Playing the role of "MC" for Ca$h n' Gun$ makes it tough to always keep your eyes on who has the money. I assumed I had enough and only one other player was close, so I targeted him the last couple of rounds. Whoops, my brother managed to remain quiet and snuck to a decent-sized victory. After that, we had to bolt, but promised to return soon.
We did return two weeks later, and already were welcomed like old friends. We started again with some Magic with what they call a Chaos Deck--basically a central deck of cards that casts random spells every full turn around the table. These ran the gamut from minor cards that granted a point or two of life to the nasty spells like Armageddon that would nuke all lands in play. I was playing my fun green ramp deck that speeds out mana and then plays Genesis Wave to dump out most of the contents of the deck. The other guys were impressed with the combo-liciousness, especially when I played a Craterhoof Behemoth. That's a creature that pumps up your entire team for one big swing based on the number of creatures you have in play. I was able to eliminate three players in one go. Man, I missed Timmy-style Kitchen Table Magic!
After that we did Commander again, and I've come to the conclusion I'm cheating on lands too much for my Commander decks. If you get mana-screwed once or twice, you can blame luck, but if you're constantly low on lands it's time to take a hard look at your land counts. There are just so many cool spells that 'wasting' slots on land always feels bad. But if you want the deck to work, you've got to be willing to give up a few toys in the process. I'm still learning Commander as we didn't pick it up until recently, so every game of it has been a learning process for me.
We then followed up with another guaranteed home run, King of Tokyo. It is beautiful how easy this game is to teach. Explain the goals, the faces of the dice and what they mean, and you're all set. I continued my streak of risky play and got punished in game one, dying to a suprise burst of four claws. I always tell myself "I'm playing it safe this game" but I just don't have the patience for it. I usually end up clawing my way into Tokyo, getting punched in the face, waiting too long to limp off and nurse my wounds, and then getting picked off. I can't help it. But I also have a blast the whole time. King of Tokyo is gaming joy in a box. The funny thing is I can't remember who won the game, but I do remember all the bloodshed.
Game 2, we brought in the Power Up! expansion since that was easy to explain after going through one game already. I ended up doing what I always do--but this time, I was punished for it even faster than usual, and I was out. Someday, my strategy will have its day in the sun, just wait and see. After two early eliminations though the game started grinding and slowing down. What my brother and mentioned and I'm starting to agree is that Power Up puts so much emphasis on hearts that people end up doing way more healing and this slows the game down as lots of turns pass without anything effectively happening other than people padding their health and getting a power up.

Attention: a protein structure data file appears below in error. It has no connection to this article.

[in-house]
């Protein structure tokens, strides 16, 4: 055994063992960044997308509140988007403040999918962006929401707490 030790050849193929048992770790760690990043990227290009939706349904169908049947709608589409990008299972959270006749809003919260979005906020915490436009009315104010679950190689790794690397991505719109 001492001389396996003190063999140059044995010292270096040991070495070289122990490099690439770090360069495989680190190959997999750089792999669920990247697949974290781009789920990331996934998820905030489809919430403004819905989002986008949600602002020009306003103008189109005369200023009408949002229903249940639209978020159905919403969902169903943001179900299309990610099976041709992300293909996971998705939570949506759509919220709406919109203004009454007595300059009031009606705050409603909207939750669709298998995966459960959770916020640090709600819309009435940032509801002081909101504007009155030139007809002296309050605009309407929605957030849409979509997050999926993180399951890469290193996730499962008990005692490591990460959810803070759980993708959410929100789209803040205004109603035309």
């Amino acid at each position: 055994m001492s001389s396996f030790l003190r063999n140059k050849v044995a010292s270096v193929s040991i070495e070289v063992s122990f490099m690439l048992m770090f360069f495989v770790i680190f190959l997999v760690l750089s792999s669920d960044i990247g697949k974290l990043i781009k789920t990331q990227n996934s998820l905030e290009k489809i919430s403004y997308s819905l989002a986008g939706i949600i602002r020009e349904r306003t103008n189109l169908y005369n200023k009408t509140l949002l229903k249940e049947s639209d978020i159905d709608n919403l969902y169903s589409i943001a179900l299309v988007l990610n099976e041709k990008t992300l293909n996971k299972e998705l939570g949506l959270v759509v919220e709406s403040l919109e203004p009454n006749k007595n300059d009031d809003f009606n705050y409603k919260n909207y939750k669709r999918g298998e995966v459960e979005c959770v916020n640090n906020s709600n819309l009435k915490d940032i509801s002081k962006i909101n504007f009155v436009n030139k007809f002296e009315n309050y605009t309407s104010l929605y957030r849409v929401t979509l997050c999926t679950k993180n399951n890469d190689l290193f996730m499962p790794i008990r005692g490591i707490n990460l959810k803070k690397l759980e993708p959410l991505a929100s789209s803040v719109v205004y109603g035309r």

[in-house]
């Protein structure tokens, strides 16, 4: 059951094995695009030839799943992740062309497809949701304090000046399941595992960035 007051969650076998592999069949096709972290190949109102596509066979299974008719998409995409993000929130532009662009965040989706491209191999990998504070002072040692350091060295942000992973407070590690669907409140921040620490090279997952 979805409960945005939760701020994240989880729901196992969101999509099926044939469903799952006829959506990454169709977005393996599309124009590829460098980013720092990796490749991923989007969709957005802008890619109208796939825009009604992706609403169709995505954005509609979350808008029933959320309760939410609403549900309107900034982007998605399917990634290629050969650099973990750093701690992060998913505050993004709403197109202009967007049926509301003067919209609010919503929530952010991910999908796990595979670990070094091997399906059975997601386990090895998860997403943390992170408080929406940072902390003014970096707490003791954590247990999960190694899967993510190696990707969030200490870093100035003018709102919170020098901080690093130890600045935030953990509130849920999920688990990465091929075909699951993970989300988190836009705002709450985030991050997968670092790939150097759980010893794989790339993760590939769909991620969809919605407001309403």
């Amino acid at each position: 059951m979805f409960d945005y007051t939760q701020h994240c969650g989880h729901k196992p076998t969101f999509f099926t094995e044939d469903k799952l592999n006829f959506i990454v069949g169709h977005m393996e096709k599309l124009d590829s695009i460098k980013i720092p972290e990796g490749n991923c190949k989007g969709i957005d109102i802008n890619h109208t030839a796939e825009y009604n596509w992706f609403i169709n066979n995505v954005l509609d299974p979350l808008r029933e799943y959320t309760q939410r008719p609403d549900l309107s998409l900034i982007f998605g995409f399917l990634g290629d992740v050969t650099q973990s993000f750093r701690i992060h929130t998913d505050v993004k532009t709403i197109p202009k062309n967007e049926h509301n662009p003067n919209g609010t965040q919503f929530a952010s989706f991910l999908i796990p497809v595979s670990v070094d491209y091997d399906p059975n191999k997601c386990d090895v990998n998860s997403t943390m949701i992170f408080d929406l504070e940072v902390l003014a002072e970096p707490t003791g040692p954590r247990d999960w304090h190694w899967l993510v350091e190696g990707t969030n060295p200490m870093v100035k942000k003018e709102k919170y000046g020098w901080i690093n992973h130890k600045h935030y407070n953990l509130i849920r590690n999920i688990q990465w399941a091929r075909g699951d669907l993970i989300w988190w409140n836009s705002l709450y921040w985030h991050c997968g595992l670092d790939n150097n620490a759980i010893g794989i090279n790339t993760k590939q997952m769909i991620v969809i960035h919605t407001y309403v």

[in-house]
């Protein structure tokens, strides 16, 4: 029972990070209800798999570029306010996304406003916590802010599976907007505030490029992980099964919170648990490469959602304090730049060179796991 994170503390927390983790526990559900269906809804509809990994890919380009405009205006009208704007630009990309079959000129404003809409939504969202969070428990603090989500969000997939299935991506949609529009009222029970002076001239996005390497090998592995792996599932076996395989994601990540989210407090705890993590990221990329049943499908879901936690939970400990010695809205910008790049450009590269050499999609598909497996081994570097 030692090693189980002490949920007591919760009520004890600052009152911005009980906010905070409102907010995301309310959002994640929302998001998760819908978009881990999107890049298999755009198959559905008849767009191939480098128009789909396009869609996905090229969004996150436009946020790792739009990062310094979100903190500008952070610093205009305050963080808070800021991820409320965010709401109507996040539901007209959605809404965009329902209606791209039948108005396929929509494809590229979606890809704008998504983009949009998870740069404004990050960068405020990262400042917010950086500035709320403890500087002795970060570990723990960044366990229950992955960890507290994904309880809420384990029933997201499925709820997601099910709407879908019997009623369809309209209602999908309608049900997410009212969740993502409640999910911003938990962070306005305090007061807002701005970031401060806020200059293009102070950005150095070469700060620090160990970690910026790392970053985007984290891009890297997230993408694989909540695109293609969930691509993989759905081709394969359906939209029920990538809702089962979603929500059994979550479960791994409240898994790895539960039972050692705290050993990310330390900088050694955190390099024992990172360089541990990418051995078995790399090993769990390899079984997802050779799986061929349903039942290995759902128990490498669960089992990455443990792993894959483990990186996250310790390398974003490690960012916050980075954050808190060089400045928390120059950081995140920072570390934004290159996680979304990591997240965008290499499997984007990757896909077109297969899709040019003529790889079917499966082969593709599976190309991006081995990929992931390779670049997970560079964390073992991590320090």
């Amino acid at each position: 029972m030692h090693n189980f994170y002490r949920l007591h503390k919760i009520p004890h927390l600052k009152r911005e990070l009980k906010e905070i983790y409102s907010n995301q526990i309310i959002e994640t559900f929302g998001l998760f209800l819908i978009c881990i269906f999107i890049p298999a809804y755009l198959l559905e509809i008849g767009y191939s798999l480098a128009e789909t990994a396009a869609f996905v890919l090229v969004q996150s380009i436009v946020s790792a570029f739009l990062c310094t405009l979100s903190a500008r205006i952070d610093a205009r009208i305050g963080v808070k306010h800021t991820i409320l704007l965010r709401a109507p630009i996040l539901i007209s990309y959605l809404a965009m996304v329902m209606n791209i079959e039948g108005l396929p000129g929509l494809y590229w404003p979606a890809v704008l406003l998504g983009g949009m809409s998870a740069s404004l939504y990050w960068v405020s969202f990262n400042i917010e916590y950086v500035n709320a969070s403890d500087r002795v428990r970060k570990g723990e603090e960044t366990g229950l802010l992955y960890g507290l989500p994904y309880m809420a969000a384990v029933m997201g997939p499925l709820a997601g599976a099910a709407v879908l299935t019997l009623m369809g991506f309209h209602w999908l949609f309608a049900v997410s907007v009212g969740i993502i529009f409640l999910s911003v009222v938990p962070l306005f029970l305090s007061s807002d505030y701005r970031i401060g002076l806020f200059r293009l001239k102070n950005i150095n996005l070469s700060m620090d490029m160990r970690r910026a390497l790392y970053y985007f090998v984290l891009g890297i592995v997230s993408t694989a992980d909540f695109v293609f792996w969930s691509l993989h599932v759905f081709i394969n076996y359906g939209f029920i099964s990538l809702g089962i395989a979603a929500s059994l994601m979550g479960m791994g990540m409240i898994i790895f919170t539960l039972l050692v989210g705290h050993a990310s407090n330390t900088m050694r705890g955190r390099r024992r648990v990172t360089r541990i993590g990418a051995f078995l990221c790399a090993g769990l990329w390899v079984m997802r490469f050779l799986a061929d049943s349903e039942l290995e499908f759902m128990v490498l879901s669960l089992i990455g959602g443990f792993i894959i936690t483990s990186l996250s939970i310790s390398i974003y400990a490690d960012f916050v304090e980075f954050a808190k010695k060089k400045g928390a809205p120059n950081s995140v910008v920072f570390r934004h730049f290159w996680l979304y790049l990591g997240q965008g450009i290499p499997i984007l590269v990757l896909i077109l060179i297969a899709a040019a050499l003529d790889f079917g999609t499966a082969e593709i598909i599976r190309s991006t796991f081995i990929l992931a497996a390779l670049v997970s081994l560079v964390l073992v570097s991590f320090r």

Eventually my brother reached a point where victory was inevitable the next turn on points, as he had enough health to survive the last-gasp assault.
At this point, I don't know...I like the added complexity that Power Up adds. I like that it gives the monsters differentiation from each other. But there's no denying it slows the game down. I think this game lasted an hour and fifteen minutes or so, and that's too long for King of Tokyo.
We had to leave after that, unfortunately. Mike is the guy's name of the house we'd been gaming at, and he'd purchased Firefly: The Board Game not too long ago. They've yet to play it because the rulebook has been a bit intimidating. I've yet to play Firefly either but I've offered to download the rulebook and study up on it so we can learn it together. From what I can tell of it so far, it looks like pick up n' deliver with a healthy dash of adventure game to go with it, and I don't see anything at all wrong with that mixture.
I am grateful that we've found this local group of AT'ers, and with this I'm hoping that a lot more of my favorites that I haven't got to play as much will find their way to the table. I have found though that six is an extremely tricky number. I've got a lot of games that run four or five, but six is a lot more of a rare bird than I thought unless you get into party games. I'm eyeballing Shadows Over Camelot perhaps for next time, working our way up to Battlestar Galactica and A Game of Thrones. Whatever the progress, I'll keep you guys updated with my gaming exploits. But it looks like a lot of healthy AT gaming is back on the menu!